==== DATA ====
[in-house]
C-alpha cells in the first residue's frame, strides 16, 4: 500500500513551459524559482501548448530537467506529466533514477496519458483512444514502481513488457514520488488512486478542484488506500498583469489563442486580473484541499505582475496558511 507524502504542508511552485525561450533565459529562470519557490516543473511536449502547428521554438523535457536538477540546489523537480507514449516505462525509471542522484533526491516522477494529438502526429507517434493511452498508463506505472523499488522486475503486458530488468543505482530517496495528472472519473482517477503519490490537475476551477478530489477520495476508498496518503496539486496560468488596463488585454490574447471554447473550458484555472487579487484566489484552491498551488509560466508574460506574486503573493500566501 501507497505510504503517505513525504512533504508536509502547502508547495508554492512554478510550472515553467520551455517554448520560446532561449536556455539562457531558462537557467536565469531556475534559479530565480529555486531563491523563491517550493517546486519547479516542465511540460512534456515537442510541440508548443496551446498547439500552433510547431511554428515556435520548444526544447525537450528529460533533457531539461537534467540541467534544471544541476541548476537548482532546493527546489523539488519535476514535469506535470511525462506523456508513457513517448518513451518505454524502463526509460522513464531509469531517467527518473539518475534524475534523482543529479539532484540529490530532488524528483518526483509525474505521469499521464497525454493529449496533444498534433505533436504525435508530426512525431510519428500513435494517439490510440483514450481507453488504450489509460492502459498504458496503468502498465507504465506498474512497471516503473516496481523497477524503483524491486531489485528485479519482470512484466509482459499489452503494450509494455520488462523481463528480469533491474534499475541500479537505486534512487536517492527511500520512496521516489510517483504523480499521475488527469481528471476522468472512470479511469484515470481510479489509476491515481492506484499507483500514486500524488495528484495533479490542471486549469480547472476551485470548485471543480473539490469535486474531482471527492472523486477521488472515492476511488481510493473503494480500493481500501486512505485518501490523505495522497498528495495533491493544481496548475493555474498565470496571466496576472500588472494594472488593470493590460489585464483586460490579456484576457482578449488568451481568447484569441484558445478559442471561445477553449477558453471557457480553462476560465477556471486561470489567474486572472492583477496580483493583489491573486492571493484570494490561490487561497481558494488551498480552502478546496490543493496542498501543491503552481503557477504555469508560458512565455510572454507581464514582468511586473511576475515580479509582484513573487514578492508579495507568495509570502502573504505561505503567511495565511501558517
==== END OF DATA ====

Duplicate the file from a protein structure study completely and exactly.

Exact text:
[in-house]
C-alpha cells in the first residue's frame, strides 16, 4: 500500500513551459524559482501548448530537467506529466533514477496519458483512444514502481513488457514520488488512486478542484488506500498583469489563442486580473484541499505582475496558511 507524502504542508511552485525561450533565459529562470519557490516543473511536449502547428521554438523535457536538477540546489523537480507514449516505462525509471542522484533526491516522477494529438502526429507517434493511452498508463506505472523499488522486475503486458530488468543505482530517496495528472472519473482517477503519490490537475476551477478530489477520495476508498496518503496539486496560468488596463488585454490574447471554447473550458484555472487579487484566489484552491498551488509560466508574460506574486503573493500566501 501507497505510504503517505513525504512533504508536509502547502508547495508554492512554478510550472515553467520551455517554448520560446532561449536556455539562457531558462537557467536565469531556475534559479530565480529555486531563491523563491517550493517546486519547479516542465511540460512534456515537442510541440508548443496551446498547439500552433510547431511554428515556435520548444526544447525537450528529460533533457531539461537534467540541467534544471544541476541548476537548482532546493527546489523539488519535476514535469506535470511525462506523456508513457513517448518513451518505454524502463526509460522513464531509469531517467527518473539518475534524475534523482543529479539532484540529490530532488524528483518526483509525474505521469499521464497525454493529449496533444498534433505533436504525435508530426512525431510519428500513435494517439490510440483514450481507453488504450489509460492502459498504458496503468502498465507504465506498474512497471516503473516496481523497477524503483524491486531489485528485479519482470512484466509482459499489452503494450509494455520488462523481463528480469533491474534499475541500479537505486534512487536517492527511500520512496521516489510517483504523480499521475488527469481528471476522468472512470479511469484515470481510479489509476491515481492506484499507483500514486500524488495528484495533479490542471486549469480547472476551485470548485471543480473539490469535486474531482471527492472523486477521488472515492476511488481510493473503494480500493481500501486512505485518501490523505495522497498528495495533491493544481496548475493555474498565470496571466496576472500588472494594472488593470493590460489585464483586460490579456484576457482578449488568451481568447484569441484558445478559442471561445477553449477558453471557457480553462476560465477556471486561470489567474486572472492583477496580483493583489491573486492571493484570494490561490487561497481558494488551498480552502478546496490543493496542498501543491503552481503557477504555469508560458512565455510572454507581464514582468511586473511576475515580479509582484513573487514578492508579495507568495509570502502573504505561505503567511495565511501558517